Lemon Balm photo by Lorri Brown

Scientific Name: Melissa officinalis

Other Names: Balm, Balm Mint, Bee Balm, Blue Balm, Cure-All, Dropsy Plant, Garden Balm, Melissa, Sweet Balm

Parts Used: Aerial Parts

Preparation & Dosage:

Herbal Actions: Antidepressant, Anti-inflammatory, Antimicrobial, Antioxidant, Antispasmodic, Antiviral, Calmative, Carminative, Diaphoretic, Emmenagogue, Hepatic, Hypnotic (Mild), Nervine Relaxant, Neuroprotective, Stomachic

Uses: Anxiety, Asthma, Colic, Chronic Bronchial Catarrh, Cramps, Dyspepsia, Flatulence, Graves’ Disease, Herpes Simplex Skin Lesions, Hysteria, Induce Menstruation, Influenza, Insect Bites, Insomnia, to Lower Blood Pressure, Melancholy, Migraine, Milk-knots, Neuralgia, PMS, Pregnancy (Headaches & Dizziness), Sores, Stress, Toothache, Tumors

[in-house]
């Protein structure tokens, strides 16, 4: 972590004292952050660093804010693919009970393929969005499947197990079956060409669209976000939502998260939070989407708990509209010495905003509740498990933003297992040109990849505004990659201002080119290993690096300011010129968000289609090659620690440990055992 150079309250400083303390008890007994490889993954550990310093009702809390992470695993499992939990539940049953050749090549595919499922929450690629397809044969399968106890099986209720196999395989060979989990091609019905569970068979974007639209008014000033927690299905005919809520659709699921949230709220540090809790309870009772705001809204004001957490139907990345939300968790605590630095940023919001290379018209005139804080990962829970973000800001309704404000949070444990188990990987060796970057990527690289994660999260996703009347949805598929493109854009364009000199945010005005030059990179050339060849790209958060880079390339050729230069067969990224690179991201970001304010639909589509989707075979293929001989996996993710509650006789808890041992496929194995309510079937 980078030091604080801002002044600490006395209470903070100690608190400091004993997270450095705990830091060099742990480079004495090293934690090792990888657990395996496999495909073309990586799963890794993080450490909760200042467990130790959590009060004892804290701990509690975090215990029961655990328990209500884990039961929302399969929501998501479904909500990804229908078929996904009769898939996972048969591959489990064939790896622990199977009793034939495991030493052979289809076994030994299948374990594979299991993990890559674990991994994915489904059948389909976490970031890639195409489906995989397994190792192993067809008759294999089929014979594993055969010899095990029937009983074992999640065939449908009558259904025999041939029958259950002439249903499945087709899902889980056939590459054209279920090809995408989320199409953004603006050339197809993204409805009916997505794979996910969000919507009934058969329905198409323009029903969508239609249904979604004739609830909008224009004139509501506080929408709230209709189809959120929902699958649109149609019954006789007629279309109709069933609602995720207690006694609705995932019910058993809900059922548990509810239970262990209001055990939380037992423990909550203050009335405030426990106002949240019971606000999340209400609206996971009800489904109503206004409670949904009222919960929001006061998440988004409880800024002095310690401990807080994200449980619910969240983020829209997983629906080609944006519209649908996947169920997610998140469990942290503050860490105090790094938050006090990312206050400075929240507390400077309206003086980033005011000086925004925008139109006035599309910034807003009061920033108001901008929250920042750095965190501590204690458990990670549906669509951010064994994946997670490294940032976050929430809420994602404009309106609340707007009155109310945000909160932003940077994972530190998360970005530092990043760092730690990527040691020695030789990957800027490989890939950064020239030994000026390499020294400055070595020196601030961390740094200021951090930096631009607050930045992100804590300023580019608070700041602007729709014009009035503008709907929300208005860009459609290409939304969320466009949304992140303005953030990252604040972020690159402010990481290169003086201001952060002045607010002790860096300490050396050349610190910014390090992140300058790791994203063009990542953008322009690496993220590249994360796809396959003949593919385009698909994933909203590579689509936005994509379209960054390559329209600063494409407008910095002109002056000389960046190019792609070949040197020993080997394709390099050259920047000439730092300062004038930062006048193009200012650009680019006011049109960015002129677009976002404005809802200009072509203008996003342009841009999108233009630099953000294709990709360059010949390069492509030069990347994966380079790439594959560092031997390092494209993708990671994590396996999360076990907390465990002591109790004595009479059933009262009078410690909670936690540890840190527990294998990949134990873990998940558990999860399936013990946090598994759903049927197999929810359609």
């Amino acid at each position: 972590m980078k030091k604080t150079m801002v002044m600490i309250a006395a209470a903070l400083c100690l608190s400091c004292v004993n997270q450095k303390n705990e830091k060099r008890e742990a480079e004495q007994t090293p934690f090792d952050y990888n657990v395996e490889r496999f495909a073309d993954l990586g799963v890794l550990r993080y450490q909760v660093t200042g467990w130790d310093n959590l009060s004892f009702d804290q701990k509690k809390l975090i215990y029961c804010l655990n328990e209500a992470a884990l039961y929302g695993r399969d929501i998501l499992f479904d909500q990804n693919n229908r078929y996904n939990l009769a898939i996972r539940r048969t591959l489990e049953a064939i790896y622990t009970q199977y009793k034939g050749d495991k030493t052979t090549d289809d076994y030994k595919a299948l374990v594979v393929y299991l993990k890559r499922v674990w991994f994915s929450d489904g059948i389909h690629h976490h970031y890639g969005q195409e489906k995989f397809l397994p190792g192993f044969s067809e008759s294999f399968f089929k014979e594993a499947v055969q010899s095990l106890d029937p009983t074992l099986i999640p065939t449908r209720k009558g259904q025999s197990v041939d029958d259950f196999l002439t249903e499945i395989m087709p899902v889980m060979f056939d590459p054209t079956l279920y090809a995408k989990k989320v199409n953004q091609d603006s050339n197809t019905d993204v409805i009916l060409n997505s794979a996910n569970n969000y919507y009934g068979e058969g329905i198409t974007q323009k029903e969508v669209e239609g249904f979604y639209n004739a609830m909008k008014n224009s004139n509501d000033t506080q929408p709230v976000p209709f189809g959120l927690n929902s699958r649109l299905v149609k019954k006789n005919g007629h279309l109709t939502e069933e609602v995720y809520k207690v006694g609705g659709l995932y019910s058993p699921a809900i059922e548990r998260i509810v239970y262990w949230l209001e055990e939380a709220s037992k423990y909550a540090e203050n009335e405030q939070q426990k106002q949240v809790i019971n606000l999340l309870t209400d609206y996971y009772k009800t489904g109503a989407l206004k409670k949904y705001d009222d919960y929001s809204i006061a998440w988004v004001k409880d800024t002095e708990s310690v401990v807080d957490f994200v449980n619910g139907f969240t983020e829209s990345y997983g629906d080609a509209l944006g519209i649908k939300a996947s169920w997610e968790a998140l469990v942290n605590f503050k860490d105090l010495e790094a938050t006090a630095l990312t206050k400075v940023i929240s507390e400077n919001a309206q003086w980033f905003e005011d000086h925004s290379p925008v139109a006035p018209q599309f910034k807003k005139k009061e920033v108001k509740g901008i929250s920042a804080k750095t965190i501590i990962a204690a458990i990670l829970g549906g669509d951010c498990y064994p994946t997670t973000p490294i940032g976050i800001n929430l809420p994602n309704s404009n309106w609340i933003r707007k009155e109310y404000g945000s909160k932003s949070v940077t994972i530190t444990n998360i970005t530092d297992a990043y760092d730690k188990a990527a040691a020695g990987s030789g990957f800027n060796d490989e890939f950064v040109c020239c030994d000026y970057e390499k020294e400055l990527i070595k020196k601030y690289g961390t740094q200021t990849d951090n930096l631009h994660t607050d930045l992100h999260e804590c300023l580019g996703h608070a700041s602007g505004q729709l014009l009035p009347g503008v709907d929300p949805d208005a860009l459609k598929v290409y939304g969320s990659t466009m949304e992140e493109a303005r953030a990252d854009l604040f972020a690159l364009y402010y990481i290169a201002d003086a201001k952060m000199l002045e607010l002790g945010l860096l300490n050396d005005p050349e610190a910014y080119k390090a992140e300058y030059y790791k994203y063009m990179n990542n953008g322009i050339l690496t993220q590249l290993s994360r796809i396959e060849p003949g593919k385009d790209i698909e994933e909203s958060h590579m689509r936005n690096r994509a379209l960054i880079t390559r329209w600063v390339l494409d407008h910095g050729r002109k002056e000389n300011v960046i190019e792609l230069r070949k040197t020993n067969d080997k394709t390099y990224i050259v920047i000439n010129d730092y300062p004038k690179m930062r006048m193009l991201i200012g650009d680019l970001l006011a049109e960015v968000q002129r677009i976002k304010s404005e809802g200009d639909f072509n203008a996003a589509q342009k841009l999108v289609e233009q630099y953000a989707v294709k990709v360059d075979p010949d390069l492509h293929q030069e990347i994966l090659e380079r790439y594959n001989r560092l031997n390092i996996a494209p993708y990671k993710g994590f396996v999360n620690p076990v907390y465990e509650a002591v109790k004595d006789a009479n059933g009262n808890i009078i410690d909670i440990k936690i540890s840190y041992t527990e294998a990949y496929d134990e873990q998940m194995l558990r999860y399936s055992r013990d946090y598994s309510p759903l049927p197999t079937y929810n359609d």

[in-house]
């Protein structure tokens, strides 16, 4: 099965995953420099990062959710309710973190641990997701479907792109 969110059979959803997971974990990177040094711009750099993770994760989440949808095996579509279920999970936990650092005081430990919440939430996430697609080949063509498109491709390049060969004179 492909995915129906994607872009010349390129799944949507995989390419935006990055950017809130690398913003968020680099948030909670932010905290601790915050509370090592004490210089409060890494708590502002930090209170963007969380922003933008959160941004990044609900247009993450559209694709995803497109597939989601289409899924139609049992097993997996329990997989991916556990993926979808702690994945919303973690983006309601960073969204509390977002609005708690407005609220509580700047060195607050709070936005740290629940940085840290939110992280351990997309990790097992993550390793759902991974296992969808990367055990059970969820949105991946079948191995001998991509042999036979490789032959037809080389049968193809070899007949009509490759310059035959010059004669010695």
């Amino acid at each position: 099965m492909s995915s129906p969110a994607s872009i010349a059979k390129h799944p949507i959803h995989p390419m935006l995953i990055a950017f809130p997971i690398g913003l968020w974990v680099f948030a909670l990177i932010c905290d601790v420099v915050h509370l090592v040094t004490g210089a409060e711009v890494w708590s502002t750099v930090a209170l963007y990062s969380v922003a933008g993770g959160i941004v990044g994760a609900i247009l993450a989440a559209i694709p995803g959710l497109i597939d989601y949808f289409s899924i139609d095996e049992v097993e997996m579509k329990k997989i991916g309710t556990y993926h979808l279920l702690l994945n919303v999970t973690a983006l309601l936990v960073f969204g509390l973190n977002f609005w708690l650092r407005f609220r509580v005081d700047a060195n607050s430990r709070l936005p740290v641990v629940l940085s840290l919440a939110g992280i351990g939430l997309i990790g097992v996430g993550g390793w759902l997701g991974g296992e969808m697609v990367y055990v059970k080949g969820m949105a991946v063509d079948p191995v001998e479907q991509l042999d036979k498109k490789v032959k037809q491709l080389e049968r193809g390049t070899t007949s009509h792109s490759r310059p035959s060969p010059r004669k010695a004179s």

Contraindications: Avoid using in large amounts in people with Hashimoto’s Thyroiditis and other hypothyroid conditions (small amounts as part of a larger formula should be okay).